Faculty lead major demonstration project at American University in DC
by Patricia Boland
The M.U.M. Review
18 February 2006
Five hundred students at American University in Washington, D.C.,
and surrounding campuses will participate in a landmark two-year
demonstration and research project to create coherence in the
collective consciousness of the Washington, D.C., area, and to
scientifically document the effects of the Transcendental Meditation
program on brain, behavior, and health of college students.
John Hagelin, Ph.D., director of the Institute of Science,
Technology and Public Policy (ISTPP) at Maharishi University of
Management, is spearheading the project, which has been made
possible through a $1.2 million grant to the Maharishi University of
Management Research Institute from the Abramson Family Foundation,
the David Lynch Foundation, and private donors.
'This high-profile project is sure to ignite a grassroots brushfire
among college students nationwide. Many of today's students are
seekers of truth and lovers of peace. We will give them the deep
experience of truth and peace that they have been looking for,' Dr.
Many of the students participating in the demonstration project were
inspired to learn the Transcendental Meditation technique following
the recent speaking tour of University Trustee David Lynch, Dr.
Hagelin, and Fred Travis, director of the University's Center for
Brain, Consciousness, and Cognition.
The principal investigators of the project are Robert Schneider,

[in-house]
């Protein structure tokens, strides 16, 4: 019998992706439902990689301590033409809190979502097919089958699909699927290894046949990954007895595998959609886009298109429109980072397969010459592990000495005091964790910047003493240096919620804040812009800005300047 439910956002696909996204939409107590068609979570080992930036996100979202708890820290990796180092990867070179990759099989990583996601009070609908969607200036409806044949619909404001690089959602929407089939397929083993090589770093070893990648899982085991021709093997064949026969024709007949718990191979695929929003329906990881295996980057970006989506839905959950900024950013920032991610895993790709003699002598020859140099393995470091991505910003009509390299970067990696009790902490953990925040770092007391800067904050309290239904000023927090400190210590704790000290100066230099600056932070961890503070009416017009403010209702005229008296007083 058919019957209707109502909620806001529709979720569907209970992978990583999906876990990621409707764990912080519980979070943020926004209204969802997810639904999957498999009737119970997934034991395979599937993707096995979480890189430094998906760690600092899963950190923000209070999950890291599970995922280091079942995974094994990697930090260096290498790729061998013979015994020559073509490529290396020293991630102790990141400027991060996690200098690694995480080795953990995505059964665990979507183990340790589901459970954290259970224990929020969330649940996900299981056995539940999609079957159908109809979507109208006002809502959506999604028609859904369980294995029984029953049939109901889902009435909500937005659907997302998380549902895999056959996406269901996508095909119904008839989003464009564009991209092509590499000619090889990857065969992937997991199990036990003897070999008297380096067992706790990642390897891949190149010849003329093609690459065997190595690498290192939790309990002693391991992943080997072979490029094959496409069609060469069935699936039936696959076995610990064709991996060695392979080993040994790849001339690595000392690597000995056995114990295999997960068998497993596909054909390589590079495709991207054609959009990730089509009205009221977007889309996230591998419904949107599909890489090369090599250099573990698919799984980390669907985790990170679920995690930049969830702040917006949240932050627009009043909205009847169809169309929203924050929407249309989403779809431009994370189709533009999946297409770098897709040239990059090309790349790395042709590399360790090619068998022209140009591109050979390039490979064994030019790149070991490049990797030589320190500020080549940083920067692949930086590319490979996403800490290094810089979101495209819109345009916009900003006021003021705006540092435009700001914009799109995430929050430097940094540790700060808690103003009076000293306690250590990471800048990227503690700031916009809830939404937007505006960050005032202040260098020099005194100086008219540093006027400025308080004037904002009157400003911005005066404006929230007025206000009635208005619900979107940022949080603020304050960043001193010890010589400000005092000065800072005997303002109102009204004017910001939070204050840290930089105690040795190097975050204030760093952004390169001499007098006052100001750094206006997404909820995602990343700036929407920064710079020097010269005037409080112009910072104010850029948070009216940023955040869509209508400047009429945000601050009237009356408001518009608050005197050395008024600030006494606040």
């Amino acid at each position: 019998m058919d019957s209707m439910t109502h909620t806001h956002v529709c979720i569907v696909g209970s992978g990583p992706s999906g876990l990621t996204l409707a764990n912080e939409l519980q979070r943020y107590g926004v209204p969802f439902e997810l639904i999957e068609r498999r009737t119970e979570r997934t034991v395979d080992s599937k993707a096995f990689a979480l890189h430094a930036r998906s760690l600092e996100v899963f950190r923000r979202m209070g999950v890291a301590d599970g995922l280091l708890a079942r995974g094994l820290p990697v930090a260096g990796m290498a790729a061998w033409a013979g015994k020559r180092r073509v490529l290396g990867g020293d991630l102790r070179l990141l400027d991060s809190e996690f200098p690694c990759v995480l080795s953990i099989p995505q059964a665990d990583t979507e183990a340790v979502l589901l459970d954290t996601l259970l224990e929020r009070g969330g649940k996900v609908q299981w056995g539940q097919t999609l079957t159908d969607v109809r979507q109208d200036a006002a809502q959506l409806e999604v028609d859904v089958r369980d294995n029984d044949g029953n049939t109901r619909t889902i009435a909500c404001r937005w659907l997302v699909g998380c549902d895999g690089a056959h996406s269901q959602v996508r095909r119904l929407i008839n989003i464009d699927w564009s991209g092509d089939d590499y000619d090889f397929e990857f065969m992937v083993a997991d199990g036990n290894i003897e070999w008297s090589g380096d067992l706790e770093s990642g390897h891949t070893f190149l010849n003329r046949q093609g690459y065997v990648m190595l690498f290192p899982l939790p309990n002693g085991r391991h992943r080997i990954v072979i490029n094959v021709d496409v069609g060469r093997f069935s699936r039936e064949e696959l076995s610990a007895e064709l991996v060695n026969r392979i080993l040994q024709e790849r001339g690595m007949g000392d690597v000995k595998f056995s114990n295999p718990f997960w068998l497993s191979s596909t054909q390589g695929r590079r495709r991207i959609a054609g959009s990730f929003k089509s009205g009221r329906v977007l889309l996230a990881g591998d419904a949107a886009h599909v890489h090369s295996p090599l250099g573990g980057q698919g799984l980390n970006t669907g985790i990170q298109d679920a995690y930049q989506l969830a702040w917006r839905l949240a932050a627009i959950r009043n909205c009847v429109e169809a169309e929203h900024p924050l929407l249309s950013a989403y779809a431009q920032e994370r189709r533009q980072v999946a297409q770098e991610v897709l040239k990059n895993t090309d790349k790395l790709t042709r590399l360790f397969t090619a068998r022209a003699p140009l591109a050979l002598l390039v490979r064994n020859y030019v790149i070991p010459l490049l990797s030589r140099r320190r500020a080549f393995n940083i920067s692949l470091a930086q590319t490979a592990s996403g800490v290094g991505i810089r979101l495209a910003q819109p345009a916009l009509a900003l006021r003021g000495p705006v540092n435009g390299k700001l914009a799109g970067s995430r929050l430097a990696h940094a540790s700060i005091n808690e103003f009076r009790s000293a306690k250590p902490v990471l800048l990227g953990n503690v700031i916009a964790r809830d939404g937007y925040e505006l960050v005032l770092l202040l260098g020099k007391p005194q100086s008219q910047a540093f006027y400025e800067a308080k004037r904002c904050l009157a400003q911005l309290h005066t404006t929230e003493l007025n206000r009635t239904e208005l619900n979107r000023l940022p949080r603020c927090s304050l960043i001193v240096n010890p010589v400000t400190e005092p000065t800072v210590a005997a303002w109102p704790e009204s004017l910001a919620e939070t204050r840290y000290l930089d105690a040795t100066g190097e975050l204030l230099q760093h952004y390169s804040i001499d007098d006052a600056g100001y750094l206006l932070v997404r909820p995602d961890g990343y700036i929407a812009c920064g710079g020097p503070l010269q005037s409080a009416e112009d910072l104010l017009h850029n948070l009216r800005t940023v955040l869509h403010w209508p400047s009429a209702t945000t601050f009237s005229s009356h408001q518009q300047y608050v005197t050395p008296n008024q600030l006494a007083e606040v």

M.D., of the University's Institute of Natural Medicine and
Prevention, and David Haaga, a professor at American University.
The research will measure blood pressure, health behaviors (smoking,
alcohol, and substance usage), psychological stress, emotional
intelligence, and academic achievement. Subgroups of students will
be studied for brainwave coherence, cognitive intelligence, and, for
those with diagnoses of attention deficit disorder and attention
deficit with hyperactivity disorder, improvement in attention span.
'Cardiovascular diseases, and many other conditions, are serious
concerns for adults, and they begin in childhood, in youth,' Dr.
Schneider said. 'One of the main values of this study is that we are
looking at true prevention in early adulthood, to prevent problems
such as cardiovascular disease occurring later in life.'
Co-investigators from the University are Dr. Travis, Sanford Nidich,
and Carolyn King. Additionally, Sarina Grosswald, Ed.D., an expert
in cognitive learning and a director of the Maharishi Peace Palace
in Bethesda, Maryland, will join the research team. Dr. Grosswald
has extensive experience researching the Transcendental Meditation
program in schools.
Mario Orsatti of the ISTPP and Linda Mainquist, adjunct faculty at
Maharishi University of Management, are directing the teaching of
the Transcendental Meditation technique for the 500 students in
conjunction with the Bethesda Maharishi Peace Palace.
Copyright © 2006, Maharishi University of Management
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